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Startups

China credit card repayment company cancels US IPO

Samoyed withdraws plan 'due to unfavorable market conditions'

Samoyed, which targets its services at millennial credit card holders in China, has withdrawn plans for an IPO in New York.   © Reuters

CEBU, Philippines -- Samoyed Holdings Limited (Samoyed), a financial technology service firm that focuses on China's credit card repayment market, withdrew its planned initial public offering (IPO) in the U.S., according to its latest filing with the US SEC.

"The company has determined not to pursue the sale of the securities covered by the Registration Statement at this time due to unfavorable market conditions," the company said.

The registration statement has never been declared effective by the U.S. SEC and the company has not sold any securities yet, it added.

Founded in 2015, Samoyed originally filed in September 2018 to raise $80 million in an IPO on the New York Stock Exchange. The Shenzhen-based fintech firm identified Morgan Stanley, Deutsche Bank Securities, and CICC as underwriters.

In its prospectus, Samoyed said it provides balance transfer services, offers credit cards management, credit cards discount guidelines, and balance transfer services with lower interest rates.

The company said it strategically targets credit-proven millennials in China, especially individuals born in the 1980s and 1990s who already have credit cards.

“Unlike in the U.S., credit card penetration in China is still comparatively low, making credit-proven millennials who already have established credit history with banks a cohort with prime credit quality and low delinquency rates. They are well-educated and at an early stage of their career with high potential for income growth,” the company said.

The company’s registered users reached 17 million by the end of 2017 and further increased to 24.4 million as of June 30, 2018. The repeat borrowing ratio, it added, has also improved from 55.5 per cent in 2016 to 74.5 per cent in 2017 and further improved to 80 per cent in the six months ended June 30, 2018.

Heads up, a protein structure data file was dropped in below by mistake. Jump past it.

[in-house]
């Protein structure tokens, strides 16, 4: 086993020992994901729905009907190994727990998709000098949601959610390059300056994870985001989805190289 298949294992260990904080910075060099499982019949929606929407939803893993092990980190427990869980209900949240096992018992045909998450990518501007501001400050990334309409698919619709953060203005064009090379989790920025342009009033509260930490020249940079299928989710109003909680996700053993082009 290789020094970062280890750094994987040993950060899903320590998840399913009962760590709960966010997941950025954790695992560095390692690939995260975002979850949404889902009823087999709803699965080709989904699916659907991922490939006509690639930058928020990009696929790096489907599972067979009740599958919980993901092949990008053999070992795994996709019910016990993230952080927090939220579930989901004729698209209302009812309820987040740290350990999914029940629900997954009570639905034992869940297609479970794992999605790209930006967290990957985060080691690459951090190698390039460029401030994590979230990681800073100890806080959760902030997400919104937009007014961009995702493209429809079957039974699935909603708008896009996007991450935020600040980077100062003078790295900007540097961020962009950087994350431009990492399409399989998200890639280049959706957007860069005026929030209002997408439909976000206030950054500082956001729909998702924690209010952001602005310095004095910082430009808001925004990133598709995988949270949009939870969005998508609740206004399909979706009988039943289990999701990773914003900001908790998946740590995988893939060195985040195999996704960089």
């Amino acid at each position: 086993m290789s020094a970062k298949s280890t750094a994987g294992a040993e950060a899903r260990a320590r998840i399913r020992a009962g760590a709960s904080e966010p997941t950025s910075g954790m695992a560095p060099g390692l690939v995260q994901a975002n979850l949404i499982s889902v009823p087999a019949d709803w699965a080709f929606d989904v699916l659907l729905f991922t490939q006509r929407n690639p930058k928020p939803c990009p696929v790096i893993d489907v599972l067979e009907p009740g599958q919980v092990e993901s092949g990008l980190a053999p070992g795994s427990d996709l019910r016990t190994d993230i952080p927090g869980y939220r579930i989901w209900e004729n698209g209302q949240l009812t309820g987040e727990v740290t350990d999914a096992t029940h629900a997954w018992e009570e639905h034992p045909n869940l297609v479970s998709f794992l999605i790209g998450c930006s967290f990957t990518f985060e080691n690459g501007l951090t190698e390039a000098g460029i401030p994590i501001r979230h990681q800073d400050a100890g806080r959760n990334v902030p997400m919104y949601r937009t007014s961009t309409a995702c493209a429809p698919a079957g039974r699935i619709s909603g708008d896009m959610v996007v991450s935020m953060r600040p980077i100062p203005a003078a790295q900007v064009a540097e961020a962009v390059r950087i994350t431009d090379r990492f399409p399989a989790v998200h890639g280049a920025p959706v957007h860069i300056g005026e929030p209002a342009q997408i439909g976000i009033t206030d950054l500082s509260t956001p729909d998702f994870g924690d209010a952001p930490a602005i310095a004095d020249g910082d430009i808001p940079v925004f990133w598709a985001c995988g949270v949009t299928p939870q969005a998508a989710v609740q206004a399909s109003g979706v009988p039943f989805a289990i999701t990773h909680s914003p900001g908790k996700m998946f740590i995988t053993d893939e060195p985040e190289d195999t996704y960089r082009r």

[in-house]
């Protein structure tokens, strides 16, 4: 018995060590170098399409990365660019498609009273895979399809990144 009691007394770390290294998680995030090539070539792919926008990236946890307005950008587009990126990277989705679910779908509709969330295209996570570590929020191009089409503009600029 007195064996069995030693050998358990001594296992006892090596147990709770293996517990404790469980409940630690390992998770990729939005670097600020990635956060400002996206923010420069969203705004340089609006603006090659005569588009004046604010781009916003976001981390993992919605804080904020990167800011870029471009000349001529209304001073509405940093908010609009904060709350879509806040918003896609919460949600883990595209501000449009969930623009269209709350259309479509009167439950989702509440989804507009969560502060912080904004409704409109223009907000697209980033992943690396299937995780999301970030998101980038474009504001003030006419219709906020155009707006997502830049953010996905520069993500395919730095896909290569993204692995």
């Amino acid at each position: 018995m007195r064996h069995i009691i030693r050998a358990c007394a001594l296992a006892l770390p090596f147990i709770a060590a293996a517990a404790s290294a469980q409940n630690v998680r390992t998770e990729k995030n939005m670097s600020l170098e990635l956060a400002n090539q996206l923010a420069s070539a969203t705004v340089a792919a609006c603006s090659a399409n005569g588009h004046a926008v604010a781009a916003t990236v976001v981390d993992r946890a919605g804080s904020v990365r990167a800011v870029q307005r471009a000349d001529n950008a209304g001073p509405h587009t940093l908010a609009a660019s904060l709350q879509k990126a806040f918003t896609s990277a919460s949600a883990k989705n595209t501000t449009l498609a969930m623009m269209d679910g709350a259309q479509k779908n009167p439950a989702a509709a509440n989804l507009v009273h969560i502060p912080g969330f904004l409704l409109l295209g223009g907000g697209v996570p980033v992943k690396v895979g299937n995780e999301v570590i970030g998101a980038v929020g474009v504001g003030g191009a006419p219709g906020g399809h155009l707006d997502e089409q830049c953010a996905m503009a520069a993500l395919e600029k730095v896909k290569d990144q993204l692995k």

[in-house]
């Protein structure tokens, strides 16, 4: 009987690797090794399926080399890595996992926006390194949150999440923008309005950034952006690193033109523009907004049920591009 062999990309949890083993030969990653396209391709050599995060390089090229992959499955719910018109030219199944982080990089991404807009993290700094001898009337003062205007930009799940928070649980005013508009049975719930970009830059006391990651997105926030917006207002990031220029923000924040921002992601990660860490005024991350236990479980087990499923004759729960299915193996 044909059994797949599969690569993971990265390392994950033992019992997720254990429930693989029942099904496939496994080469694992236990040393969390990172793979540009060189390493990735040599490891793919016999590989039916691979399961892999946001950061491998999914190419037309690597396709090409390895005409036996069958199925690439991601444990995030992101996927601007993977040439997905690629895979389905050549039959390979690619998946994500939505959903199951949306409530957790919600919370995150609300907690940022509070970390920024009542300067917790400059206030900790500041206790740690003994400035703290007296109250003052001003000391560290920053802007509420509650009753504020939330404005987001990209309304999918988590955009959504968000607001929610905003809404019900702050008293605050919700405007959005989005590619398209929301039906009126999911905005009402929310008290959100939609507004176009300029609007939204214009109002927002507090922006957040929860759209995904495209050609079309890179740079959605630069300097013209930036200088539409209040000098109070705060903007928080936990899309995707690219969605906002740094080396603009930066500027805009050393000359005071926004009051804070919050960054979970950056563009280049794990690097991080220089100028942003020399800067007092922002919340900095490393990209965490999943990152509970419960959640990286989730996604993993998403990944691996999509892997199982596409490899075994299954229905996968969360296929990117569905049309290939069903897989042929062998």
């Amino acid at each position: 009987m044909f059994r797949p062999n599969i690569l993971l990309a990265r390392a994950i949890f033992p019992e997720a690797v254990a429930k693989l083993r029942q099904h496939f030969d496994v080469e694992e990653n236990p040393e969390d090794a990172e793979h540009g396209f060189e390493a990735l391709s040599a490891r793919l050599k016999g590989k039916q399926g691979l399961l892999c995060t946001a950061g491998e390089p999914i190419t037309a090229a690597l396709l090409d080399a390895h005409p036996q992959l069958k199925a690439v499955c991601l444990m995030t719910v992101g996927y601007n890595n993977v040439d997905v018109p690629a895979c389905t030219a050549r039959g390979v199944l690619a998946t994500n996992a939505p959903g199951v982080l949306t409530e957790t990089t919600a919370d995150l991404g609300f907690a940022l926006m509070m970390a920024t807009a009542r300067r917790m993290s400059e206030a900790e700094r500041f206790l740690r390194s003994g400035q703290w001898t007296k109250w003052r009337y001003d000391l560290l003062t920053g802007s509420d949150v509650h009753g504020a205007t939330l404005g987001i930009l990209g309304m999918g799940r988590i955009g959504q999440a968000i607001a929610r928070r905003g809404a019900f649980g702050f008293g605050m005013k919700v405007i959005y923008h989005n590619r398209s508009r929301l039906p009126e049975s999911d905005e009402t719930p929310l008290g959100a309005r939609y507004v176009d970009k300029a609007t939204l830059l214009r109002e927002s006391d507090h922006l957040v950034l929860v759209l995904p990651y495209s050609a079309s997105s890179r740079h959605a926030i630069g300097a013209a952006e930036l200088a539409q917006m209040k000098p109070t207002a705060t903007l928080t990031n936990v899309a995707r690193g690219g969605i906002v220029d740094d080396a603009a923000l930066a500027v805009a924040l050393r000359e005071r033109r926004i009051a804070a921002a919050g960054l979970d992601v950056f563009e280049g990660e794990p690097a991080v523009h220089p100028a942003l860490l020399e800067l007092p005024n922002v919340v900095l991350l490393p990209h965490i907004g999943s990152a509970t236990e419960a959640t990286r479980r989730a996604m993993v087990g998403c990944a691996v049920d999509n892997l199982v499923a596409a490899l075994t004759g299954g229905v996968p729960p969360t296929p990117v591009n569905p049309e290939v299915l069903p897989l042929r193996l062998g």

Its net operating revenue increased from 53 million yuan ($7.7 million) in 2016 to 240.4 million yuan ($36.3 million) in 2017, representing a 353.5-per cent increase.

In January 2018, the company raised over 100 million yuan ($14 million) in a Series B round led by CITIC Capital, which brings the company’s total fundraising to date to 200 million yuan ($28 million).

Samoyed’s withdrawal comes as Chinese companies continue to troop to the U.S. to raise funds. Among them, is Beijing-based online consumer lender 9F, which filed to raise $150 million in an IPO in the U.S., partly to finance its expansion in Hong Kong and Southeast Asia.

The company, which was set up in Beijing in 2006 by founder and chief executive Sun Lei, who was among China’s first internet finance entrepreneurs, has more than 76.7 million users, with more than 8 million in the Greater Bay Area.

DealstreetAsia is a financial news site based in Singapore focused on corporate investment activity in Southeast Asia and India. Nikkei recently announced the acquisition of a majority stake in the company.

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